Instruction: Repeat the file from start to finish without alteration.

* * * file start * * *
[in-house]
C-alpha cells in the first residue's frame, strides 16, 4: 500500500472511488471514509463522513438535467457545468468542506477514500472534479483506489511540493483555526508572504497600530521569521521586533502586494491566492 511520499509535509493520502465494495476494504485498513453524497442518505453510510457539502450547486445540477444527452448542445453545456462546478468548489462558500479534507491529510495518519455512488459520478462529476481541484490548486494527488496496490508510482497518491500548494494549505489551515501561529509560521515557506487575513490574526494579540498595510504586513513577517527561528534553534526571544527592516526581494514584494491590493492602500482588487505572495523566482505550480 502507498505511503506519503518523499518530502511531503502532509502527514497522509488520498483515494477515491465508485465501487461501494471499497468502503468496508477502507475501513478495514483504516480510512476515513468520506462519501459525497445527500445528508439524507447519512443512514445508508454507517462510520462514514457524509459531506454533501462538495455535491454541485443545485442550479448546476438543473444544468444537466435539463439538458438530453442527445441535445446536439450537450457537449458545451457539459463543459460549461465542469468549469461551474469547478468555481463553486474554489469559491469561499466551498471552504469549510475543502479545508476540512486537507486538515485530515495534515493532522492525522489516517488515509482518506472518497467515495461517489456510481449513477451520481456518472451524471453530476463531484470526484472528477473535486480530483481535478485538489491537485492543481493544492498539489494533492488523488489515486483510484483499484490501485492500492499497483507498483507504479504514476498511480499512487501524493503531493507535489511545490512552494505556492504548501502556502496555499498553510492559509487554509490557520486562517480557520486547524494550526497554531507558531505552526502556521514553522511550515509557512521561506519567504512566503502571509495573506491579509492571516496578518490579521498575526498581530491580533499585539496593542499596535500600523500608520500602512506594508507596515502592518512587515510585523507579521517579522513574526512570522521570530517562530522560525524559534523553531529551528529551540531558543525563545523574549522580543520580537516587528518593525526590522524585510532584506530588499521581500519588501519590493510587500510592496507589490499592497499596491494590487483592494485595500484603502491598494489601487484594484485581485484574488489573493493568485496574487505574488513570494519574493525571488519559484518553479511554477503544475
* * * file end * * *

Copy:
[in-house]
C-alpha cells in the first residue's frame, strides 16, 4: 500500500472511488471514509463522513438535467457545468468542506477514500472534479483506489511540493483555526508572504497600530521569521521586533502586494491566492 511520499509535509493520502465494495476494504485498513453524497442518505453510510457539502450547486445540477444527452448542445453545456462546478468548489462558500479534507491529510495518519455512488459520478462529476481541484490548486494527488496496490508510482497518491500548494494549505489551515501561529509560521515557506487575513490574526494579540498595510504586513513577517527561528534553534526571544527592516526581494514584494491590493492602500482588487505572495523566482505550480 502507498505511503506519503518523499518530502511531503502532509502527514497522509488520498483515494477515491465508485465501487461501494471499497468502503468496508477502507475501513478495514483504516480510512476515513468520506462519501459525497445527500445528508439524507447519512443512514445508508454507517462510520462514514457524509459531506454533501462538495455535491454541485443545485442550479448546476438543473444544468444537466435539463439538458438530453442527445441535445446536439450537450457537449458545451457539459463543459460549461465542469468549469461551474469547478468555481463553486474554489469559491469561499466551498471552504469549510475543502479545508476540512486537507486538515485530515495534515493532522492525522489516517488515509482518506472518497467515495461517489456510481449513477451520481456518472451524471453530476463531484470526484472528477473535486480530483481535478485538489491537485492543481493544492498539489494533492488523488489515486483510484483499484490501485492500492499497483507498483507504479504514476498511480499512487501524493503531493507535489511545490512552494505556492504548501502556502496555499498553510492559509487554509490557520486562517480557520486547524494550526497554531507558531505552526502556521514553522511550515509557512521561506519567504512566503502571509495573506491579509492571516496578518490579521498575526498581530491580533499585539496593542499596535500600523500608520500602512506594508507596515502592518512587515510585523507579521517579522513574526512570522521570530517562530522560525524559534523553531529551528529551540531558543525563545523574549522580543520580537516587528518593525526590522524585510532584506530588499521581500519588501519590493510587500510592496507589490499592497499596491494590487483592494485595500484603502491598494489601487484594484485581485484574488489573493493568485496574487505574488513570494519574493525571488519559484518553479511554477503544475